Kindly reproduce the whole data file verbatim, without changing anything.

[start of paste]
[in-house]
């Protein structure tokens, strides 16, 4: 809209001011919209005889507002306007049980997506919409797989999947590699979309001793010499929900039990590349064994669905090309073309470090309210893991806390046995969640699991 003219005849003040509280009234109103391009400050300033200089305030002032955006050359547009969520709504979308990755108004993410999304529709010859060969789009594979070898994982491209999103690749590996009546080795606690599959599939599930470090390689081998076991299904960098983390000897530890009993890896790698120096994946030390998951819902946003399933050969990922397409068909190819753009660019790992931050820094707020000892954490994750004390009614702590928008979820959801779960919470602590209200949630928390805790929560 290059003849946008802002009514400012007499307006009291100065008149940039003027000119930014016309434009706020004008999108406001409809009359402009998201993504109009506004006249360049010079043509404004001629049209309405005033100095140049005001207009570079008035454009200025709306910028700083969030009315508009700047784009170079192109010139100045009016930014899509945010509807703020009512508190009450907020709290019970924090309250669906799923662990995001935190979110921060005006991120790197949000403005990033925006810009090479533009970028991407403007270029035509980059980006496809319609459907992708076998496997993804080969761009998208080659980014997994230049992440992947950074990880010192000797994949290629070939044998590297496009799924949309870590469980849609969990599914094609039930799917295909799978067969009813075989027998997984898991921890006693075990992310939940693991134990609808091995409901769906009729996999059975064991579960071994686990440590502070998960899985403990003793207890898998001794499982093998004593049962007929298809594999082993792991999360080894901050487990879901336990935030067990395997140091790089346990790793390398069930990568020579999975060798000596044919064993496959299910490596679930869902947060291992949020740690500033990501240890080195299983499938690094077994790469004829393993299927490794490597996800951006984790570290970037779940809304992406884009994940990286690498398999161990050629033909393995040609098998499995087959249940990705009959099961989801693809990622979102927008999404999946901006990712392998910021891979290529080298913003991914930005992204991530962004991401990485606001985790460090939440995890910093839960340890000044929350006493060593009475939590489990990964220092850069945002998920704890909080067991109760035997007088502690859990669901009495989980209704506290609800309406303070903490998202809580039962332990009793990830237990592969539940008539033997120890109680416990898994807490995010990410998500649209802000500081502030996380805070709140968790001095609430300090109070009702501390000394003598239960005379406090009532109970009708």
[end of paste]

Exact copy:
[in-house]
């Protein structure tokens, strides 16, 4: 809209001011919209005889507002306007049980997506919409797989999947590699979309001793010499929900039990590349064994669905090309073309470090309210893991806390046995969640699991 003219005849003040509280009234109103391009400050300033200089305030002032955006050359547009969520709504979308990755108004993410999304529709010859060969789009594979070898994982491209999103690749590996009546080795606690599959599939599930470090390689081998076991299904960098983390000897530890009993890896790698120096994946030390998951819902946003399933050969990922397409068909190819753009660019790992931050820094707020000892954490994750004390009614702590928008979820959801779960919470602590209200949630928390805790929560 290059003849946008802002009514400012007499307006009291100065008149940039003027000119930014016309434009706020004008999108406001409809009359402009998201993504109009506004006249360049010079043509404004001629049209309405005033100095140049005001207009570079008035454009200025709306910028700083969030009315508009700047784009170079192109010139100045009016930014899509945010509807703020009512508190009450907020709290019970924090309250669906799923662990995001935190979110921060005006991120790197949000403005990033925006810009090479533009970028991407403007270029035509980059980006496809319609459907992708076998496997993804080969761009998208080659980014997994230049992440992947950074990880010192000797994949290629070939044998590297496009799924949309870590469980849609969990599914094609039930799917295909799978067969009813075989027998997984898991921890006693075990992310939940693991134990609808091995409901769906009729996999059975064991579960071994686990440590502070998960899985403990003793207890898998001794499982093998004593049962007929298809594999082993792991999360080894901050487990879901336990935030067990395997140091790089346990790793390398069930990568020579999975060798000596044919064993496959299910490596679930869902947060291992949020740690500033990501240890080195299983499938690094077994790469004829393993299927490794490597996800951006984790570290970037779940809304992406884009994940990286690498398999161990050629033909393995040609098998499995087959249940990705009959099961989801693809990622979102927008999404999946901006990712392998910021891979290529080298913003991914930005992204991530962004991401990485606001985790460090939440995890910093839960340890000044929350006493060593009475939590489990990964220092850069945002998920704890909080067991109760035997007088502690859990669901009495989980209704506290609800309406303070903490998202809580039962332990009793990830237990592969539940008539033997120890109680416990898994807490995010990410998500649209802000500081502030996380805070709140968790001095609430300090109070009702501390000394003598239960005379406090009532109970009708």